Why aren't consumers benefiting from the higher dollar?



    MONTREAL, Dec. 6 /CNW Telbec/ - Why aren't Canadian retail prices being
adjusted more quickly to put them level with U.S. prices and let consumers
benefit from the near parity of the two currencies?
    In an Economic Note published by the Montreal Economic Institute, vice
president and chief economist Marcel Boyer, together with Professor Ian Irvine
of Concordia University, explain that competitive pressures have not yet
produced a market adaptation because of the numerous price rigidities in
Quebec and across Canada.
    Professor Irvine adds: "Consumers can play a major role in getting
businesses to adjust their prices by looking harder for bargains, shopping on
the Internet and putting pressure on retailers by making them aware of their
alternatives."
    Many factors explain these price differences between Canada and the
United States, including:

    Regulated food prices

    Supply management of farm products, high customs duties and controls over
poultry, egg and milk prices prevent Canadian consumers from getting imported
goods in these categories at cheaper prices.

    Services with little outside competition

    A growing share of the Canadian economy consists of services, many of
which cannot easily be imported and thus are protected from foreign
competition and from exchange rate fluctuations.

    Prices with an inflexible component

    Variations in gasoline prices are greatly limited when crude oil prices
fluctuate on world markets because the price of crude accounts for less than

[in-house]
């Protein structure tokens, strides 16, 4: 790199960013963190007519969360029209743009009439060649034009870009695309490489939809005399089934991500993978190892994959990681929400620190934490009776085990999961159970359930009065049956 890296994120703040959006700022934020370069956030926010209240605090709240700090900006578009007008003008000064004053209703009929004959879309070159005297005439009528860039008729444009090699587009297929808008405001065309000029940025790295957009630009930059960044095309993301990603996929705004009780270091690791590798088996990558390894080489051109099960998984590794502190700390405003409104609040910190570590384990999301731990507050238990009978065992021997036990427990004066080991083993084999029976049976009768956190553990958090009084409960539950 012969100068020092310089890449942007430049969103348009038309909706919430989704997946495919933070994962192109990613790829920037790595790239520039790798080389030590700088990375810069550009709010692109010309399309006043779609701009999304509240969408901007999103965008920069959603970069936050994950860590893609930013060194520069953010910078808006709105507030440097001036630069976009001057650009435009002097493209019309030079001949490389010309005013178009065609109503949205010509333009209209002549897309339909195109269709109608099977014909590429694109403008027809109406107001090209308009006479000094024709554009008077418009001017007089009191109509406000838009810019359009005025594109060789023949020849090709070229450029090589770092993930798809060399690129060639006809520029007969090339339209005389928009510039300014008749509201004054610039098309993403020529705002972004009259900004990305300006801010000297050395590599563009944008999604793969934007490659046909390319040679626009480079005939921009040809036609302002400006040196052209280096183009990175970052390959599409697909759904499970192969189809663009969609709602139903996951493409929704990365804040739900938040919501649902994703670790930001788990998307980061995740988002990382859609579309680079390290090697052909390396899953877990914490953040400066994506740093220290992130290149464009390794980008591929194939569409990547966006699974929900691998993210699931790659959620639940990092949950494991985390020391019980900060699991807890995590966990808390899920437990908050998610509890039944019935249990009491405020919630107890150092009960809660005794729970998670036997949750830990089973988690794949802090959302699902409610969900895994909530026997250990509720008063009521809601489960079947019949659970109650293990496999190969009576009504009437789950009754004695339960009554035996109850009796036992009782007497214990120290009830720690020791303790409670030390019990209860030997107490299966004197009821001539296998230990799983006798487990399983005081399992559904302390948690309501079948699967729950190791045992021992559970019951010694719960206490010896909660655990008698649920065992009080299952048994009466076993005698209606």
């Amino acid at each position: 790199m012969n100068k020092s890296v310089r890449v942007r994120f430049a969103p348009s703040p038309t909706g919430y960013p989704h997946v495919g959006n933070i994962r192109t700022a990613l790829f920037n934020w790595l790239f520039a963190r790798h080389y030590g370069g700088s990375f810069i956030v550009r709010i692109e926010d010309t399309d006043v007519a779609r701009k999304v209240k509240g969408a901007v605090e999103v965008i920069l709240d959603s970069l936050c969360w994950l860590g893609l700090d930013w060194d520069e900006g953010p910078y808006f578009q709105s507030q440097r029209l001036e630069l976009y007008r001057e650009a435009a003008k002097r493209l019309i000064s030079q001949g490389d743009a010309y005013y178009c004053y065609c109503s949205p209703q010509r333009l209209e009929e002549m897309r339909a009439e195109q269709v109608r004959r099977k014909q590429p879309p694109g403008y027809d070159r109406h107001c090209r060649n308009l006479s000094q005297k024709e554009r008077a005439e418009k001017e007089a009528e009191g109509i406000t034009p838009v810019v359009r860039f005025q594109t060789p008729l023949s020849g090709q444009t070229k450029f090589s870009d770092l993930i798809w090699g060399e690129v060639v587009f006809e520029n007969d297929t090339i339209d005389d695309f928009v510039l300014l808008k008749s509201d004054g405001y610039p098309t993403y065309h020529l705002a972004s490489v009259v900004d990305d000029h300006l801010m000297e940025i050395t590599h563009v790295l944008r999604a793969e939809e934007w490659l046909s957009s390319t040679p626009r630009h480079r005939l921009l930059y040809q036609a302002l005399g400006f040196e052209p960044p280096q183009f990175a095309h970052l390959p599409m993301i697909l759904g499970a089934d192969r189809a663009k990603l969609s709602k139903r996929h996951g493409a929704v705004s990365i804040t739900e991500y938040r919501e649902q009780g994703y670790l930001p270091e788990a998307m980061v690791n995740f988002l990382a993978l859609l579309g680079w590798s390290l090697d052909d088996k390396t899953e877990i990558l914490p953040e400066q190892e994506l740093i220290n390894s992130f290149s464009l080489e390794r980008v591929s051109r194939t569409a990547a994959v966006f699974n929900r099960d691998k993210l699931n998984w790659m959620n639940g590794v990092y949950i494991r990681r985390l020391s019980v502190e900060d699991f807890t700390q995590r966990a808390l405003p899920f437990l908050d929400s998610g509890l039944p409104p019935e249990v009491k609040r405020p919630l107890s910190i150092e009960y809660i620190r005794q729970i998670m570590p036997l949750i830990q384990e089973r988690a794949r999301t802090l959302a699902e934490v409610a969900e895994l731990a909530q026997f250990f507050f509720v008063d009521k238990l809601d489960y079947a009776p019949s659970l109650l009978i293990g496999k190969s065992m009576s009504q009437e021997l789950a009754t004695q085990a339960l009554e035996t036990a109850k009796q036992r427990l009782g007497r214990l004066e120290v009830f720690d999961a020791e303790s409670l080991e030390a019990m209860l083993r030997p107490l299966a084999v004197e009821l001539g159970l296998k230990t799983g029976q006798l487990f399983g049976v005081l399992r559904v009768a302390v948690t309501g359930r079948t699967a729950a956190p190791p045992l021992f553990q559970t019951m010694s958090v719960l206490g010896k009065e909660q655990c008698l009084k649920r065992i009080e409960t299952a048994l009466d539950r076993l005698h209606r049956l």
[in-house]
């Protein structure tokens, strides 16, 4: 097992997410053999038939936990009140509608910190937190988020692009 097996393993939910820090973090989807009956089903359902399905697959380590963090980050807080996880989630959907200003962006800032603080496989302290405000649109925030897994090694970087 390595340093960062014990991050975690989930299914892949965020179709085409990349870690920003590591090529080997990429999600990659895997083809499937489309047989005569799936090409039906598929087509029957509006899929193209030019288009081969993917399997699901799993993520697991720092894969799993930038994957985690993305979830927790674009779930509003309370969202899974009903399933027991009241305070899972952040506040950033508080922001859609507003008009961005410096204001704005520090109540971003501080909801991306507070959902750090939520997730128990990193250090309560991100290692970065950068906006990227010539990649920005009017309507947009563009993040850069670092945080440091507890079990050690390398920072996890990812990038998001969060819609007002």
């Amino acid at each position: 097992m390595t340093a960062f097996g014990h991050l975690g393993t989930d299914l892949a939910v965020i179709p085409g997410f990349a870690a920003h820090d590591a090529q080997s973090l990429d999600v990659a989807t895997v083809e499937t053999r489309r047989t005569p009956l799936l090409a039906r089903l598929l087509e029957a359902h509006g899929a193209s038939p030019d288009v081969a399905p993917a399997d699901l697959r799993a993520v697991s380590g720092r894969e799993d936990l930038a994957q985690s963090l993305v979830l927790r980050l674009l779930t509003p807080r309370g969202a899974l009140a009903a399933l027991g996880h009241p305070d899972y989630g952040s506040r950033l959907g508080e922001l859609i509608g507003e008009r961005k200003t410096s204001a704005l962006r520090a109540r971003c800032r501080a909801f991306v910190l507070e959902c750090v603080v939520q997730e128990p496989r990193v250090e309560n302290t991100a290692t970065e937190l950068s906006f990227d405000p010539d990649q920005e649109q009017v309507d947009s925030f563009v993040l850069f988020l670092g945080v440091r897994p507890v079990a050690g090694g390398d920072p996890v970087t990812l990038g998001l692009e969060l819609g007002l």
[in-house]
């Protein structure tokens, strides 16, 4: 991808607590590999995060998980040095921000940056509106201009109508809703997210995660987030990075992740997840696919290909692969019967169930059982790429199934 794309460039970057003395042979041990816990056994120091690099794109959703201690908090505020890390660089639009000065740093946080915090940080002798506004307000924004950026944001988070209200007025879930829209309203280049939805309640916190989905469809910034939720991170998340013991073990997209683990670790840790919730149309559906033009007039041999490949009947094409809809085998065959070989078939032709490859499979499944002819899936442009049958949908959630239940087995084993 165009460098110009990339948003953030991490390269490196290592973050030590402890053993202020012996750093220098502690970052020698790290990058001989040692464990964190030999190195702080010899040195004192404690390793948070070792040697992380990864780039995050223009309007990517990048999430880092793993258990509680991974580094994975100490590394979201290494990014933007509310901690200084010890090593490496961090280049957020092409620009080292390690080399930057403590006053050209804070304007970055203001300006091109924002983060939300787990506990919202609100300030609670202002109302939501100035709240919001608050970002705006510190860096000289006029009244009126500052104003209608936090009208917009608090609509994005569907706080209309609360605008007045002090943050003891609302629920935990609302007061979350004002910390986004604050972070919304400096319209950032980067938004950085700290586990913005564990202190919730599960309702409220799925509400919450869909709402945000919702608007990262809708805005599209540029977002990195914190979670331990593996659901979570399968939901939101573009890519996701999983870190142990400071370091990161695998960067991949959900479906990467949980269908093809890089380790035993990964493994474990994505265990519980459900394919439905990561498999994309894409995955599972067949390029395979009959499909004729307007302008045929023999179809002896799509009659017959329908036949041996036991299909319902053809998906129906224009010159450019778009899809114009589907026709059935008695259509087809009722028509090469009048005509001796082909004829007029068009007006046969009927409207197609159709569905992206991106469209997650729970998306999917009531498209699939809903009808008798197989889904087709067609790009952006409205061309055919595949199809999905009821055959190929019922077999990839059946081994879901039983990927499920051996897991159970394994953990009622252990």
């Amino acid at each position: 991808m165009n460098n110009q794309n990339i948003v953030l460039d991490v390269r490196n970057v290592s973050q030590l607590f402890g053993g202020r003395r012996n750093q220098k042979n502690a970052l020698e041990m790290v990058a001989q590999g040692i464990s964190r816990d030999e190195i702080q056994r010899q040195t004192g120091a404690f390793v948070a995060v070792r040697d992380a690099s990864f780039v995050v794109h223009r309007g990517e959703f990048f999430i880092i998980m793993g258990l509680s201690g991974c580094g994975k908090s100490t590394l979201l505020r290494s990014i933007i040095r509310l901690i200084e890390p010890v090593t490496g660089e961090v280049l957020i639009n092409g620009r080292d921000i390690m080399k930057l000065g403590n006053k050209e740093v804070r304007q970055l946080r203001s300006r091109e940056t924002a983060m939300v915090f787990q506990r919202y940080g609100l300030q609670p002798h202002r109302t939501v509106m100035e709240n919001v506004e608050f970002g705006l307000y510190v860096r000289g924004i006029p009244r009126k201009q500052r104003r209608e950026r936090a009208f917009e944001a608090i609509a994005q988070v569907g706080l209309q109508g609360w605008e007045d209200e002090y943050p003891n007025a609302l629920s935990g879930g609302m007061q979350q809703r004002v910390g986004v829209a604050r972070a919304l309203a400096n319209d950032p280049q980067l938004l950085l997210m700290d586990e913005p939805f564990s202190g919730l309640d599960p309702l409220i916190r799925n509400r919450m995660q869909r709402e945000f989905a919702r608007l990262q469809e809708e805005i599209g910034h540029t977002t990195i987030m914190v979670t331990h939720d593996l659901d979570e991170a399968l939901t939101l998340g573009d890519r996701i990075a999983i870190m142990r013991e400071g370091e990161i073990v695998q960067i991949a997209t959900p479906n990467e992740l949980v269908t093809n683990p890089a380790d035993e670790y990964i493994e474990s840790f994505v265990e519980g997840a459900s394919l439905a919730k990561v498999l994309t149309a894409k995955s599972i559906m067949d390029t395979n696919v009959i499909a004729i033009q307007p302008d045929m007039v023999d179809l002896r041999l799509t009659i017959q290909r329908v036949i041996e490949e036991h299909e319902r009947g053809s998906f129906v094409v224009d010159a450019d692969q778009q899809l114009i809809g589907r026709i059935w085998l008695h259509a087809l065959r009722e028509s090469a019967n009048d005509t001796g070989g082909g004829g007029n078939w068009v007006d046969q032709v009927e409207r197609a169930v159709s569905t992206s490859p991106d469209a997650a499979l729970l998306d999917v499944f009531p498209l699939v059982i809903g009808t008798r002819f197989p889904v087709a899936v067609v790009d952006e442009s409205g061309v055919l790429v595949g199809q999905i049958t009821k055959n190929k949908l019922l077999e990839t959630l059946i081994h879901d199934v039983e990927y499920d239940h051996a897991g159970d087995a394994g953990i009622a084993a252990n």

half the price of refined products, with the rest eaten up by taxes and the
costs of transportation, refining, distribution and retail sale.

    Car lessors with a foot on the brake pedal

    In setting different prices for each country, manufacturers may have an
interest in maintaining high prices in Canada to maintain the balance sheets
of their leasing operations, a market accounting for 50% of the automobile
fleet. This represents a multi-billion-dollar gain for them.

    Drugs at prescribed prices

    Drugs are a sector in which prices are regulated, in this instance by the
Patented Medicine Prices Review Board. With prices already set below U.S.
levels, it is unlikely that pharmaceutical companies would be open to
renegotiating these prices downward.

    Inflexible fixed-length contracts

    Limiting the flexibility of prices through fixed-length contracts is a
way of reducing risk both for buyers and for sellers. These limits may be
observed in fruit and vegetable contracts between U.S. suppliers and Canadian
supermarkets as well as in the way U.S. books and magazines are brought to
market.

    The Economic Note titled Domestic prices and the appreciation of the
Canadian dollar was prepared by Marcel Boyer, vice president and chief
economic of the Montreal Economic Institute, and by Ian Irvine, a professor of
economics at Concordia University.

    The Note is available at www.iedm.org

    The Montreal Economic Institute is an independent, non-partisan,
non-profit body that takes part in public policy debate in Quebec and across
Canada, offering wealth creation solutions on matters of taxation, regulation,
and reform of health and education systems. Its publications since 2000 have
included the Report Card on Quebec's Secondary Schools. In 2004 it won a
Templeton Freedom Award for Institute Excellence for the quality of its
management and public relations.




For further information:

For further information: and interview requests: André Valiquette,
Director of Communications, Montreal Economic Institute, (514) 273-0969, ext.
2225, Cell: (514) 574-0969, avaliquette@iedm.org


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